I am specifically considering a position on the equator about 240 nautical miles west of Nauru in the Pacific. Put it at 0 degrees N, 163 degrees E. Here there is the northern part of the South Equatorial Current flowing at 0.03 to 0.06 metres/sec (0.07 to 0.14 mph) from East to West. It is a very slight stream compared with Gulf Stream say, which averages 4 mph, but it is consistent. Trade Winds also flow East to West but at 5 to 6 metres/sec (11 to 13 mph and up to 30 mph). Again consistent wind, though may vary I think in the Monsoon season. The main reason for on the equator is it is almost cyclone free.
I am looking to get costs right down by not having seasteads or even mooring lines/dynamic positioning motors, but using existing vessels to still come up with a permanent community by providing facilities.
In this case, I am trying to use the sail power that comes with the sail boats to provide some form of reasonable station keeping, so the community is permanent in nature. I also need to have at least pedestrian access between the vessels. Also I would look to have flexible electricity/Internet cables and water pipes under the gang planks.
In the diagrams above I was demonstrating a gang plank system between the bows. To keep costs down I am now considering using the vessel masts to suspend a central plank between the vessels, and then a gang plank from each vessel to the central plank, so movement of the side gang planks is made on the central plank. Tacking complicates this and means these side planks on the hull need to swivel around but could be done with wheels perpendicular to the plank or with a mini turntable supplied.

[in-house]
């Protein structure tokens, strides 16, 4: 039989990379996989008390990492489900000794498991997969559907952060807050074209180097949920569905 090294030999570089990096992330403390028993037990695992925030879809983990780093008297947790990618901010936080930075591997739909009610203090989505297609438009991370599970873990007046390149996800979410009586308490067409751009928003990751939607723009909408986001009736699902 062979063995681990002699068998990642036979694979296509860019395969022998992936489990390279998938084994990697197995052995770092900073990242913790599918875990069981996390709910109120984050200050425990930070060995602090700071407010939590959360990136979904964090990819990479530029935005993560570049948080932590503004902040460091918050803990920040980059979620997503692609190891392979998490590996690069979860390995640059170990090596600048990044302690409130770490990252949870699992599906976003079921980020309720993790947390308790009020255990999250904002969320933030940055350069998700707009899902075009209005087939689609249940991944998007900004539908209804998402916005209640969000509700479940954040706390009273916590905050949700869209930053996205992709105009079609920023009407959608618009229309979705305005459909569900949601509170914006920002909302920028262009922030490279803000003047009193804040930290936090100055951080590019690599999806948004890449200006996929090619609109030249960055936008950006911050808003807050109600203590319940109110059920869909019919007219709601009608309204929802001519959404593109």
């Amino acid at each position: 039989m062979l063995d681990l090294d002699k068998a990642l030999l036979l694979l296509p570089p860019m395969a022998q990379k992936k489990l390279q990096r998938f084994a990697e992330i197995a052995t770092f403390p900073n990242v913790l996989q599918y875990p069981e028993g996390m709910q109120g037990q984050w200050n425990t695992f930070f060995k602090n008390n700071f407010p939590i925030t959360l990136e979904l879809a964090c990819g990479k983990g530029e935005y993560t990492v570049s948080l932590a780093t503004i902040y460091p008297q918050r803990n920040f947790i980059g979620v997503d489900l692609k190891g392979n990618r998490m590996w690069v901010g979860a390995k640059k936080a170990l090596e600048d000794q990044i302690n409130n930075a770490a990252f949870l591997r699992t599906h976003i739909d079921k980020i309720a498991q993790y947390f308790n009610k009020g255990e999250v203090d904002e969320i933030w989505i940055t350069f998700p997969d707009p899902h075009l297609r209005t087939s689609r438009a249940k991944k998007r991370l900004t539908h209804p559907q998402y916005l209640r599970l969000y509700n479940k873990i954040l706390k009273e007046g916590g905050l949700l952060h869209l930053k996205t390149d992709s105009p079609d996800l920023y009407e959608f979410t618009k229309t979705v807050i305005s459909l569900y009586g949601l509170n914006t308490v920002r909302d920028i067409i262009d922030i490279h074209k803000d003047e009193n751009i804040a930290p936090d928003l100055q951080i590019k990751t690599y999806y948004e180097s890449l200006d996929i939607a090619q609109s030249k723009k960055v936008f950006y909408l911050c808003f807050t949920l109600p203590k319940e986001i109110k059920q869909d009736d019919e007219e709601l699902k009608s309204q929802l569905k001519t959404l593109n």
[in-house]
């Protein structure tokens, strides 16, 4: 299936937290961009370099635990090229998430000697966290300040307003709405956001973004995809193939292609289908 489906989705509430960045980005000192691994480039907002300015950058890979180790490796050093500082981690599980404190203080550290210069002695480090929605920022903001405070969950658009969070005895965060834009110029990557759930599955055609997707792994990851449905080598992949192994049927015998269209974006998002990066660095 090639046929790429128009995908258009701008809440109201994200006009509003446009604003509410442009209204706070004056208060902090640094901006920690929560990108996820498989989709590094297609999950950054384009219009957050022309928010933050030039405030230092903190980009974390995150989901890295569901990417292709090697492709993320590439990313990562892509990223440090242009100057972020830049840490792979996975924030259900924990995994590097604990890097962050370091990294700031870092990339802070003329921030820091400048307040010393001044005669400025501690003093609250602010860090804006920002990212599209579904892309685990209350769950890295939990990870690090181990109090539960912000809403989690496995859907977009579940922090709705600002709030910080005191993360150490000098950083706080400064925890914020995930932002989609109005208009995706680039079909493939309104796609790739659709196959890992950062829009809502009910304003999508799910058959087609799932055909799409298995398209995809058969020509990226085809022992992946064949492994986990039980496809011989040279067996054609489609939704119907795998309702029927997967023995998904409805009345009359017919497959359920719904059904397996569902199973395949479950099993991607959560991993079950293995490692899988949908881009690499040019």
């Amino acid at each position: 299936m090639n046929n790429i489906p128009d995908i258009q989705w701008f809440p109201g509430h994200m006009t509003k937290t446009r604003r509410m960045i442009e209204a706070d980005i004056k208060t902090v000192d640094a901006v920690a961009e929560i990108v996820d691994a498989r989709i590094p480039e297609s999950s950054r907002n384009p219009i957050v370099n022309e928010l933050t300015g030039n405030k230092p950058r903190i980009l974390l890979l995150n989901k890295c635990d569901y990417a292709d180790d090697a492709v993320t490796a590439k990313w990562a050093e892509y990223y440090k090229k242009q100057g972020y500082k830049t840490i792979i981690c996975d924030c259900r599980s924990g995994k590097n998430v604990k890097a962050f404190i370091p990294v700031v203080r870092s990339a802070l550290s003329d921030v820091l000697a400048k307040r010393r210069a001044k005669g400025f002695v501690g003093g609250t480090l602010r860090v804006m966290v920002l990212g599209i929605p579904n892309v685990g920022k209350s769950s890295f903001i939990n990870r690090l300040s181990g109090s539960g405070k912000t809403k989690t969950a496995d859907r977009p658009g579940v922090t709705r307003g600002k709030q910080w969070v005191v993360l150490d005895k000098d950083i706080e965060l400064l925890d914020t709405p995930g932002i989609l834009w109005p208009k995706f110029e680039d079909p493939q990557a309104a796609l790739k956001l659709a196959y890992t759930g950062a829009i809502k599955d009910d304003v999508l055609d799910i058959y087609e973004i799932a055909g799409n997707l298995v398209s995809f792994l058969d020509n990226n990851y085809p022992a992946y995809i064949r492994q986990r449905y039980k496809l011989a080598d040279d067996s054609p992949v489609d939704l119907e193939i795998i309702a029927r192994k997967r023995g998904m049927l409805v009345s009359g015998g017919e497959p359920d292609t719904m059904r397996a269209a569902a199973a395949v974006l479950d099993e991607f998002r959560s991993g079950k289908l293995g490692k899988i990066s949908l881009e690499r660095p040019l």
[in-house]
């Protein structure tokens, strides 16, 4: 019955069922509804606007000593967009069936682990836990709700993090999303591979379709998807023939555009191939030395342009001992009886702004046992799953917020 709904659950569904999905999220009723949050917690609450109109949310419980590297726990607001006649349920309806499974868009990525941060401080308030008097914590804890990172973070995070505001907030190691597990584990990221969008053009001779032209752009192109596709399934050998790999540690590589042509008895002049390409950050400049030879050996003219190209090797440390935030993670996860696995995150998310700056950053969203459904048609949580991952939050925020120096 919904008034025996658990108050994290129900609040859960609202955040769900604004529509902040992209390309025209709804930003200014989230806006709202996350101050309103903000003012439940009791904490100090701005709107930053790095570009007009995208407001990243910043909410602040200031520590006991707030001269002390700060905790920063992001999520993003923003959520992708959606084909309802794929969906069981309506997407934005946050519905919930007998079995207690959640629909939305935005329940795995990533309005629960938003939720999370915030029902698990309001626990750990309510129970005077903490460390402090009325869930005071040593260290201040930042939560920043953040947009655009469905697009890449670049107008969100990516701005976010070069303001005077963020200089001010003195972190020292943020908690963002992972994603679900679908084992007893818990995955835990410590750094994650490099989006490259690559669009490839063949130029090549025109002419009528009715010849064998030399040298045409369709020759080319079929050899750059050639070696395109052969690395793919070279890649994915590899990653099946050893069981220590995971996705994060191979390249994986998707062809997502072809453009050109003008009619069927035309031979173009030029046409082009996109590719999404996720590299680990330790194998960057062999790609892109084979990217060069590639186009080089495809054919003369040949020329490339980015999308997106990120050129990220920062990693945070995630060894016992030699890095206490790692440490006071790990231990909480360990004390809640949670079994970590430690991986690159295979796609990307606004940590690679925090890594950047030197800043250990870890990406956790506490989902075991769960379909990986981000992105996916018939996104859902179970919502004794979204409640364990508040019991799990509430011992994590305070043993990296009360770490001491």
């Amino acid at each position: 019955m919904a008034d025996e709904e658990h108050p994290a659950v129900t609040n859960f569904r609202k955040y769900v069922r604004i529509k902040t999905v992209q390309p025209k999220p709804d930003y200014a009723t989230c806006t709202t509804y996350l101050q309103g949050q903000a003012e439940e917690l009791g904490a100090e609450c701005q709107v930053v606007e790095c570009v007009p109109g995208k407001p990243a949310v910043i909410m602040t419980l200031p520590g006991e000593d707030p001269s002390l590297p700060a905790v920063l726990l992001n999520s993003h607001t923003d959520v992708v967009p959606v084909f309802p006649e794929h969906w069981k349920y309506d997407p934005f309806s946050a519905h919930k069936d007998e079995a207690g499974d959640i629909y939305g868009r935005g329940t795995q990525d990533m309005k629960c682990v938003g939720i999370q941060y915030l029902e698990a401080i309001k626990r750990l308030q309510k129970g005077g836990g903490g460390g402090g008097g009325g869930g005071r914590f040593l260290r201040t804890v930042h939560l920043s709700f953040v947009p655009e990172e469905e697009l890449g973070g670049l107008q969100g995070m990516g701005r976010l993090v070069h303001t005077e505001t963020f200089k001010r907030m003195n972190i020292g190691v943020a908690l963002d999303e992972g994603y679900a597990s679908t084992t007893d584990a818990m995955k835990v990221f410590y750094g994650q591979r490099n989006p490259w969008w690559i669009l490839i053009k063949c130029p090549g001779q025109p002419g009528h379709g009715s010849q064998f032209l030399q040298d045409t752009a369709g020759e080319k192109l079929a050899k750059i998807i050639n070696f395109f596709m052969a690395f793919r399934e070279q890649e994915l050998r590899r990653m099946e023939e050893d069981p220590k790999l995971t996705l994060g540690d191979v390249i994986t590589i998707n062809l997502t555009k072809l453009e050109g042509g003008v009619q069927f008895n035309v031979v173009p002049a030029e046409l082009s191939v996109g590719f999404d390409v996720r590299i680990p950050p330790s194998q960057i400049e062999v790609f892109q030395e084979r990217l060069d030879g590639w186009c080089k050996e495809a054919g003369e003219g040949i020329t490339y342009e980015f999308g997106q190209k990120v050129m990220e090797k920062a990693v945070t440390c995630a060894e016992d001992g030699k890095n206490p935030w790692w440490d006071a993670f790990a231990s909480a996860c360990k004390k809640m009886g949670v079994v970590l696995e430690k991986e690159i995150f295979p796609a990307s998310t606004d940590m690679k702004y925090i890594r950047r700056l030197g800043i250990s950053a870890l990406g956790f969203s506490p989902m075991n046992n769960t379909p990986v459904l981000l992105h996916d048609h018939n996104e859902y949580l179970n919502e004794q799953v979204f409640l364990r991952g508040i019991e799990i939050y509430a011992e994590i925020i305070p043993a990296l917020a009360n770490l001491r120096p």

With the vessels needing to be fairly close together, there is a very real issue of the sails taking air from one another or even just disrupting the air flow, as you have rightly pointed out. Perhaps a very long box-shaped, strong but light central gang plank so the vessels are much further apart.
Another option might be setting the vessels bow to stern, and in a diagonal SW to NE line and later tacking one by one to NW to SW. The gang plank options from bow to stern become interesting, and now there would be public access along each vessel which I was trying to avoid.
The central body or company would provide and install distance sensors for each vessel to obtain distance between vessels, and software for each vessel to use these sensors and tacking instructions from a central computer to override the autopilot and make adjustments to the rudder to keep each vessel in relative position to the next vessel alongside it and which is closer to a lead vessel.
So I am after a low cost means of creating a permanent community in International Waters, but not surprisingly there are some issues. Note there are Equatorial Counter Currents going from West to East against the Trade Winds to provide another option, but this takes you into cyclone/typhoon territory.